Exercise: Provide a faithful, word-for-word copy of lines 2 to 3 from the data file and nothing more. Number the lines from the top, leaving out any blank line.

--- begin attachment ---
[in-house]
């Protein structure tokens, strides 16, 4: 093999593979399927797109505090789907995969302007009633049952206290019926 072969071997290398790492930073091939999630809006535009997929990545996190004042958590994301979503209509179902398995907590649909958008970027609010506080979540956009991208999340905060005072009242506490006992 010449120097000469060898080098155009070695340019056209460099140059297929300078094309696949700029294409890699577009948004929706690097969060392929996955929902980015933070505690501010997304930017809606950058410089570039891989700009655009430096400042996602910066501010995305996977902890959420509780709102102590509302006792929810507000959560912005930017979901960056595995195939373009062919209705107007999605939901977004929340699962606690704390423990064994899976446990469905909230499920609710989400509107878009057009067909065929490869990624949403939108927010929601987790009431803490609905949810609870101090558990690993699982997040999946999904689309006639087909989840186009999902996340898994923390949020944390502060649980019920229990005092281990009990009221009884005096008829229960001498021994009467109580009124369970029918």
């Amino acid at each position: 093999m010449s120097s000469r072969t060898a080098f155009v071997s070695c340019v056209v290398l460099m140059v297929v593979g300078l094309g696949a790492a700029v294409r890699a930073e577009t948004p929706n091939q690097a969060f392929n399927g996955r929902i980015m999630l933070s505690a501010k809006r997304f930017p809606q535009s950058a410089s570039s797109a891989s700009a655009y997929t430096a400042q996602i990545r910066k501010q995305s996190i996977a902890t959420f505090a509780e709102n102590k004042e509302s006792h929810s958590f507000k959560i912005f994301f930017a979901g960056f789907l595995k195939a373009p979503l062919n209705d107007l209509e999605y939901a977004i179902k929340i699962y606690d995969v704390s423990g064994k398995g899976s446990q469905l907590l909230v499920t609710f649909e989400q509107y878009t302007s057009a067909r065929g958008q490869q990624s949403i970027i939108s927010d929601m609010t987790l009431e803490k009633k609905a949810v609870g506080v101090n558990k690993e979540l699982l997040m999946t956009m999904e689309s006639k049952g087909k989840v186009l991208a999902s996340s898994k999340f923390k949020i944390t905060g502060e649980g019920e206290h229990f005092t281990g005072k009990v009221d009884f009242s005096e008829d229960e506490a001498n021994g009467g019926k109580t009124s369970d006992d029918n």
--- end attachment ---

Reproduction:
């Protein structure tokens, strides 16, 4: 093999593979399927797109505090789907995969302007009633049952206290019926 072969071997290398790492930073091939999630809006535009997929990545996190004042958590994301979503209509179902398995907590649909958008970027609010506080979540956009991208999340905060005072009242506490006992 010449120097000469060898080098155009070695340019056209460099140059297929300078094309696949700029294409890699577009948004929706690097969060392929996955929902980015933070505690501010997304930017809606950058410089570039891989700009655009430096400042996602910066501010995305996977902890959420509780709102102590509302006792929810507000959560912005930017979901960056595995195939373009062919209705107007999605939901977004929340699962606690704390423990064994899976446990469905909230499920609710989400509107878009057009067909065929490869990624949403939108927010929601987790009431803490609905949810609870101090558990690993699982997040999946999904689309006639087909989840186009999902996340898994923390949020944390502060649980019920229990005092281990009990009221009884005096008829229960001498021994009467109580009124369970029918």
């Amino acid at each position: 093999m010449s120097s000469r072969t060898a080098f155009v071997s070695c340019v056209v290398l460099m140059v297929v593979g300078l094309g696949a790492a700029v294409r890699a930073e577009t948004p929706n091939q690097a969060f392929n399927g996955r929902i980015m999630l933070s505690a501010k809006r997304f930017p809606q535009s950058a410089s570039s797109a891989s700009a655009y997929t430096a400042q996602i990545r910066k501010q995305s996190i996977a902890t959420f505090a509780e709102n102590k004042e509302s006792h929810s958590f507000k959560i912005f994301f930017a979901g960056f789907l595995k195939a373009p979503l062919n209705d107007l209509e999605y939901a977004i179902k929340i699962y606690d995969v704390s423990g064994k398995g899976s446990q469905l907590l909230v499920t609710f649909e989400q509107y878009t302007s057009a067909r065929g958008q490869q990624s949403i970027i939108s927010d929601m609010t987790l009431e803490k009633k609905a949810v609870g506080v101090n558990k690993e979540l699982l997040m999946t956009m999904e689309s006639k049952g087909k989840v186009l991208a999902s996340s898994k999340f923390k949020i944390t905060g502060e649980g019920e206290h229990f005092t281990g005072k009990v009221d009884f009242s005096e008829d229960e506490a001498n021994g009467g019926k109580t009124s369970d006992d029918n």